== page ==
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RADIOPLANE OQ-2A

Posted 2/4/2011 Printable Fact Sheet
 
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Radioplane OQ-2A
DAYTON, Ohio -- Radioplane OQ-2A in the World War II Gallery at the National Museum of the United States Air Force. (U.S. Air Force photo)
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In the mid-1930s, radio-controlled model airplanes became the basis for the U.S. Army Air Corps' development of the aerial targets for antiaircraft gunnery training. Starting in 1935, the Radioplane Co. in California developed several variations of an original design by former movie star and modeler Reginald Denny. The successful OQ-2A generated contracts for almost 1,000 targets in 1943.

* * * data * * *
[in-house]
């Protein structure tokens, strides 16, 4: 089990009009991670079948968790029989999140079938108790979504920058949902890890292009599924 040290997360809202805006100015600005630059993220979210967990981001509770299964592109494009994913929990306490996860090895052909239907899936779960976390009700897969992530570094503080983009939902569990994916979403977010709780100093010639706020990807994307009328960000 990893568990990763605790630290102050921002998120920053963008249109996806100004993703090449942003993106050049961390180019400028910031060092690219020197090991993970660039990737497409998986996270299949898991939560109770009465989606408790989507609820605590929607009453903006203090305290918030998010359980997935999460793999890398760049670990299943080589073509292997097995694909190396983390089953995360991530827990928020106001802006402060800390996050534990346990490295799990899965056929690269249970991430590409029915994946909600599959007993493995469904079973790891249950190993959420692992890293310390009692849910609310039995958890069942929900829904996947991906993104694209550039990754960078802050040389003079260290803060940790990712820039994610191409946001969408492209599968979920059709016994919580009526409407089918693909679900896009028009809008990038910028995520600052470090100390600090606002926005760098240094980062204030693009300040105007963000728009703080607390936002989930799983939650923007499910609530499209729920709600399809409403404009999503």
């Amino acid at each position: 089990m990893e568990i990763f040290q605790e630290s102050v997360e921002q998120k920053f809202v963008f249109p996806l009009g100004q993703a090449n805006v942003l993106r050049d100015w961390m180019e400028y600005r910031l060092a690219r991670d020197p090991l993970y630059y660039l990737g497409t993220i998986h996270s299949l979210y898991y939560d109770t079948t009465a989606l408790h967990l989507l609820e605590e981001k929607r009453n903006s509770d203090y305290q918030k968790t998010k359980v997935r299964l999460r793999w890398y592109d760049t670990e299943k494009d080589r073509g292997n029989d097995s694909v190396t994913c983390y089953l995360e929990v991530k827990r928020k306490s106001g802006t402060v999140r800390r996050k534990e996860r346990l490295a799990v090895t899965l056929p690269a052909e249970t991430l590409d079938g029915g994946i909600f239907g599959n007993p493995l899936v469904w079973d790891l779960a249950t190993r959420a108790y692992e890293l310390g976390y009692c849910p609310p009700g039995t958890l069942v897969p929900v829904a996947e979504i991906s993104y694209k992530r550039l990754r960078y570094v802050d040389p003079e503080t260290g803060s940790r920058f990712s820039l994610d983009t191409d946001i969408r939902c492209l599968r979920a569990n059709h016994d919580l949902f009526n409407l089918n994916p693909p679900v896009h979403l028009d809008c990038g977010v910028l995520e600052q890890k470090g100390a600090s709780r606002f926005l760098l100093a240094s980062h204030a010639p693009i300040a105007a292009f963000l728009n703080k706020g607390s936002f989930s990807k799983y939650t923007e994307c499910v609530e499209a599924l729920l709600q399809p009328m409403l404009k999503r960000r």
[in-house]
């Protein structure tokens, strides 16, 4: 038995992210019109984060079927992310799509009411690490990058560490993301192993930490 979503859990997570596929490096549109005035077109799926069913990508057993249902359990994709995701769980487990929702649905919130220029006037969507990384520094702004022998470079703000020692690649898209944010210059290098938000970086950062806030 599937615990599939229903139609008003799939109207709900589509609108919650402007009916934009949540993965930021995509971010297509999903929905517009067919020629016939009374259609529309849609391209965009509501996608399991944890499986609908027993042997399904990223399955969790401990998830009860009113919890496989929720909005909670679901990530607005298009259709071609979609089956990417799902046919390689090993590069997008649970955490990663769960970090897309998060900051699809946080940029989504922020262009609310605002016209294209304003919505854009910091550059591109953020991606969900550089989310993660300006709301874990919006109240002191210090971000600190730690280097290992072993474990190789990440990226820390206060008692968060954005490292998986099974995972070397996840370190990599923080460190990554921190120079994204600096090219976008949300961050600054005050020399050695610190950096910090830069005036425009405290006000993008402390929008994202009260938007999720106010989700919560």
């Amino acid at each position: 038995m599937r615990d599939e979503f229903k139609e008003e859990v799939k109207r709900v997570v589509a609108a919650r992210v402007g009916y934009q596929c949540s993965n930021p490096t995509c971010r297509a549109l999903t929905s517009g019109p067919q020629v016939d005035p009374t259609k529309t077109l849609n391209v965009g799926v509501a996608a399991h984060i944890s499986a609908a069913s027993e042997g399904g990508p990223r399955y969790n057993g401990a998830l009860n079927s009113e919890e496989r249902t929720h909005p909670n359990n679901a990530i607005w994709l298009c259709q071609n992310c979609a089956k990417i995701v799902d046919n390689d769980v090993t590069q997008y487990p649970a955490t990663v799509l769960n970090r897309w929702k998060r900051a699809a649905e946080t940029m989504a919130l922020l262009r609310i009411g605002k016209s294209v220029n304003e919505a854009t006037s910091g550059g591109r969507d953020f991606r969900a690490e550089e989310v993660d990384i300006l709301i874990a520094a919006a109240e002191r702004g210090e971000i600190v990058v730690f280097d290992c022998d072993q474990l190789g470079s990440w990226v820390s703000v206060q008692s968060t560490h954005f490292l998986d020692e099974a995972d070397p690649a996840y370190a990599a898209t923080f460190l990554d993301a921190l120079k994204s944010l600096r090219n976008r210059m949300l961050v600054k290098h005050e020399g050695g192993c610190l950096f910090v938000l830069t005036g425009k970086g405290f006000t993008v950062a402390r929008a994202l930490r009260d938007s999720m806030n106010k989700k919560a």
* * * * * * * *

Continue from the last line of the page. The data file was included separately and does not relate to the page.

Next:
The OQ-2A launched from a catapult, and a controller flew it with a control box on the ground. To recover, the OQ-2A deployed a 24-foot diameter parachute, and it floated down to the ground. 

Although Radioplane developed the OQ-2A, other companies shared in production contracts. The target on display was the last in the 1943 production run by the Frankfort Sailplane Co. of Joliet, Ill. It was donated in 1970 by John C. Smith of Massillon, Ohio.

TECHNICAL NOTES:
Engine: One O-15-1 2-cylinder, air-cooled, two-cycle of 6 hp
Maximum speed: 90 mph
Endurance: 60 minutes
Ceiling: 8,000 ft.
Span: 13 ft. 3 in.
Length: 8 ft. 8 in.
Height: 2 ft. 8 in.
Weight: 108 lbs.

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